Join Date: Jul 2000
Bikes: 1959 Capo; 1980 Peugeot PKN-10; 1981 Bianchi; 1988 Schwinn KOM-10;
Mentioned: 6 Post(s)
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I used top-quality truing stands and dishing tools when I worked at Bikecology [Supergo], and I do own a mid-grade truing stand, but I have never felt compelled to buy a dishing tool. In fact, I usually true wheels and dish rear wheels right on the bike, using the brake pads as a guide. As long as the frameset is square, this technique is quite good.
Wheel-building is not difficult, but you do need to pay meticulous attention to crucial details, notably spoke tension. Practice first on an old wheel, before tackling a new or otherwise valuable rim. Expect new spokes, particularly stainless, to stretch a bit during the first few rides.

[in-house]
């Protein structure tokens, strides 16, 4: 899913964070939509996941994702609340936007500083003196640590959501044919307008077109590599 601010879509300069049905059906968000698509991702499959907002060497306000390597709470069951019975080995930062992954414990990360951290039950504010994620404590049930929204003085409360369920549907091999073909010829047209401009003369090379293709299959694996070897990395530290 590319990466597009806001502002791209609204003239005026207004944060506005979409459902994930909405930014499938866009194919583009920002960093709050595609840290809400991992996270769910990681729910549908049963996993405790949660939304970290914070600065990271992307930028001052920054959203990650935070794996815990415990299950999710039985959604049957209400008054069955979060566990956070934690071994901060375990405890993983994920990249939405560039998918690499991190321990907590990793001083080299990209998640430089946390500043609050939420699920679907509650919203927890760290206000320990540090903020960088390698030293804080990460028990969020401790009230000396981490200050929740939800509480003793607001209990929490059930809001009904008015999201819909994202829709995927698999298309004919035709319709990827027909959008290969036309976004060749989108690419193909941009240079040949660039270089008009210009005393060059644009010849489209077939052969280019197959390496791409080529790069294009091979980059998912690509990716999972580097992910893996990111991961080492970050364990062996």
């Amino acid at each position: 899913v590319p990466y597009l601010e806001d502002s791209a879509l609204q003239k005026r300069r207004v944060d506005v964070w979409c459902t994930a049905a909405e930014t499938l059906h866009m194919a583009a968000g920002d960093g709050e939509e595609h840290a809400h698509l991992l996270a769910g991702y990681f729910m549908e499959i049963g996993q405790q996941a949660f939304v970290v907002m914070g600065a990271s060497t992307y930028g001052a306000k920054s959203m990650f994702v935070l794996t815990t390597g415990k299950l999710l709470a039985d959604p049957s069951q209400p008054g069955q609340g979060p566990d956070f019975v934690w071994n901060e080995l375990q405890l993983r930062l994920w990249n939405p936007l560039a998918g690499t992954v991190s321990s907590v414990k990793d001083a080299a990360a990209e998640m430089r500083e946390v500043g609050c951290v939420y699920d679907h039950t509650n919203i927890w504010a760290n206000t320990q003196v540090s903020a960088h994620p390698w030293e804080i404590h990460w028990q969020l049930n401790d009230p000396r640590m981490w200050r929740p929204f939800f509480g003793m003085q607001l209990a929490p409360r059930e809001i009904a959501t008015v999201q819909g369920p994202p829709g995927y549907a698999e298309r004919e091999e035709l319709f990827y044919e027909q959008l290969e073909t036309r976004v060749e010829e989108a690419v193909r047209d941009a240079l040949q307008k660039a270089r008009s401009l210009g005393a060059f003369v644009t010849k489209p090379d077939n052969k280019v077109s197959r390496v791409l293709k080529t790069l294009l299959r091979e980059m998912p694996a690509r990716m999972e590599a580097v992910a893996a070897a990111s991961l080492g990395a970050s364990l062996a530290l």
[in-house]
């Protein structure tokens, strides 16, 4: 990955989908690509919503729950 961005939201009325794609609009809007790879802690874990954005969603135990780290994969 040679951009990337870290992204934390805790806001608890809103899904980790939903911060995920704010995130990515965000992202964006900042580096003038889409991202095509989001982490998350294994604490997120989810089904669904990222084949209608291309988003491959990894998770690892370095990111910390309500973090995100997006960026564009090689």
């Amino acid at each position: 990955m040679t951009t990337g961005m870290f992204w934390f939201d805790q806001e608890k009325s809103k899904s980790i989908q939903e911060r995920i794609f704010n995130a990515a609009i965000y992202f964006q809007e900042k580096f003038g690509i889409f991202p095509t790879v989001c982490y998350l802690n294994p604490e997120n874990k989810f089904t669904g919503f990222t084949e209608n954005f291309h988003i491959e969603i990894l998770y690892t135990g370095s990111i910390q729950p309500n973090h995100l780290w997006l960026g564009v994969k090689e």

If you are mechanically adept and enjoy working with tools, by all means learn to how to build and repair your own wheels. If not, hire a competent bicycle mechanic.
"Early to bed, early to rise. Work like hell, and advertise." -- George Stahlman
Capo [dschaw'-poe]: 1959 Modell Campagnolo, S/N 40324; 1960 Sieger, S/N 42624
Peugeot: 1970 UO-8, S/N 0010468
Bianchi: 1981 Campione d'Italia, S/N 1.M9914
Schwinn: 1988 Project KOM-10, S/N F804069